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Social patterning of ill health in Helsinki and Moscow: Results from a comparative survey in 1991


  • Palosuo, Hannele
  • Uutela, Antti
  • Zhuravleva, Irina
  • Lakomova, Nina


Social inequalities in health are widely documented in the western countries including Finland, but research on Russia has so far been scarce. This article compares self-reported ill health of men and women and its social patterning in Helsinki and Moscow on the basis of a survey. The data (Helsinki N=824, Moscow N=545) were collected by mailed questionnaires in 1991. The Muscovites fared more poorly on perceived and psychological health, but the differences in self-reported morbidity (prevalence of chronic illnesses) between the cities were quite small. The sex differentials were greater in Moscow and Muscovite women had the poorest health of all. Education, family income and occupation had the most consistent associations with perceived health and morbidity among Helsinki women and the weakest among Muscovite women. With few exceptions, men of both cities fell between these groups. The differences in health between the cities were smaller in groups with low education. Thus, the role of education as a protective resource was more pronounced in Helsinki, and more notably among women. The possibility of a different impact of social stratification on health in a transitional socialist society compared to a western market economy is discussed.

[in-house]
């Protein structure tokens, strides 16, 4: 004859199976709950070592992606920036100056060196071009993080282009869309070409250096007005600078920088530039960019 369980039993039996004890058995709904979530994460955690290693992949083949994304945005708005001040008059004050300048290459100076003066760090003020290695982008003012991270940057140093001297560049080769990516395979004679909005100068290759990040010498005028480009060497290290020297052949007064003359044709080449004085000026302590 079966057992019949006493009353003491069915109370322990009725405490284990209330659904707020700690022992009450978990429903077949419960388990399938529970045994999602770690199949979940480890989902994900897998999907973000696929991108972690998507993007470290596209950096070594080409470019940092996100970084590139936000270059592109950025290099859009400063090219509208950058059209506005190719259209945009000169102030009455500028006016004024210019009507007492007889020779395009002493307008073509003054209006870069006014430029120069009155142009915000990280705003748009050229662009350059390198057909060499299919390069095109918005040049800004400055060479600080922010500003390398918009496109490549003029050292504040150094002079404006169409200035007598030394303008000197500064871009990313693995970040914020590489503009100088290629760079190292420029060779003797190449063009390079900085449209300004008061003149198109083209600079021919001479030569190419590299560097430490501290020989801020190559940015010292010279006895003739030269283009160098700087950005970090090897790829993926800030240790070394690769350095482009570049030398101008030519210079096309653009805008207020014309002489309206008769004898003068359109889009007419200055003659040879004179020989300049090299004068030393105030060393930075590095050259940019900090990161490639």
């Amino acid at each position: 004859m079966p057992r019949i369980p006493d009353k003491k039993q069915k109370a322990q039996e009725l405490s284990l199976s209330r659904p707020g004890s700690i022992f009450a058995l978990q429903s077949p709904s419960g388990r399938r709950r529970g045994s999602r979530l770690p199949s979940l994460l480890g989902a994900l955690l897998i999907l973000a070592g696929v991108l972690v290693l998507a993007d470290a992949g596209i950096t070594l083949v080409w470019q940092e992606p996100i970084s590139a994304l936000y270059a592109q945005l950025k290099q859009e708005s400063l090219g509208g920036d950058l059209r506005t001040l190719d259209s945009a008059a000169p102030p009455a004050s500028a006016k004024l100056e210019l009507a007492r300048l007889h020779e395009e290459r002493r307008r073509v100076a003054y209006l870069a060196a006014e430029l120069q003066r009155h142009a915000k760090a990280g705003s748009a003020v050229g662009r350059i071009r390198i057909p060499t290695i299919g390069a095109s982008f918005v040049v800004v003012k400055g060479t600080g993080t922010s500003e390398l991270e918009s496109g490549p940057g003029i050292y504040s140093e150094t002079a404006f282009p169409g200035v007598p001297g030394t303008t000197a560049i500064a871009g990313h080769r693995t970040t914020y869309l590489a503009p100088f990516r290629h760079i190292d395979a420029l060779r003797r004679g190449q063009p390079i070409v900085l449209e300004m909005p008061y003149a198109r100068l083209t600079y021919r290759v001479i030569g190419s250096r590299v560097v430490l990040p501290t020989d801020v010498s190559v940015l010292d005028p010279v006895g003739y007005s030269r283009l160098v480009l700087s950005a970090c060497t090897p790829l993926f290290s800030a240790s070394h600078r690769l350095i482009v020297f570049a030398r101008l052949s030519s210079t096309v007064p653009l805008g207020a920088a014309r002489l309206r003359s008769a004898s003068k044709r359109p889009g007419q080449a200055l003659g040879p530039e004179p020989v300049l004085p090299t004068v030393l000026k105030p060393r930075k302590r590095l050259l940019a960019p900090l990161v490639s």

Suggested Citation

  • Palosuo, Hannele & Uutela, Antti & Zhuravleva, Irina & Lakomova, Nina, 1998. "Social patterning of ill health in Helsinki and Moscow: Results from a comparative survey in 1991," Social Science & Medicine, Elsevier, vol. 46(9), pages 1121-1136, May.
  • Handle: RePEc:eee:socmed:v:46:y:1998:i:9:p:1121-1136

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    Cited by:

    1. Glei, Dana A. & Goldman, Noreen & Shkolnikov, Vladimir M. & Jdanov, Dmitri & Shalnova, Svetlana & Shkolnikova, Maria & Weinstein, Maxine, 2013. "To what extent do biomarkers account for the large social disparities in health in Moscow?," Social Science & Medicine, Elsevier, vol. 77(C), pages 164-172.
    2. Laura Paalanen & Ritva Prättälä & Hannele Palosuo & Satu Helakorpi & Tiina Laatikainen, 2010. "Socio-economic differences in the use of dairy fat in Russian and Finnish Karelia, 1994–2004," International Journal of Public Health, Springer;Swiss School of Public Health (SSPH+), vol. 55(4), pages 325-337, August.
    3. Jylhä, Marja, 2009. "What is self-rated health and why does it predict mortality? Towards a unified conceptual model," Social Science & Medicine, Elsevier, vol. 69(3), pages 307-316, August.
    4. Hinote, Brian Philip & Cockerham, William C. & Abbott, Pamela, 2009. "The specter of post-communism: Women and alcohol in eight post-Soviet states," Social Science & Medicine, Elsevier, vol. 68(7), pages 1254-1262, April.
    5. Cockerham, William C. & Hinote, Brian P. & Abbott, Pamela, 2006. "Psychological distress, gender, and health lifestyles in Belarus, Kazakhstan, Russia, and Ukraine," Social Science & Medicine, Elsevier, vol. 63(9), pages 2381-2394, November.


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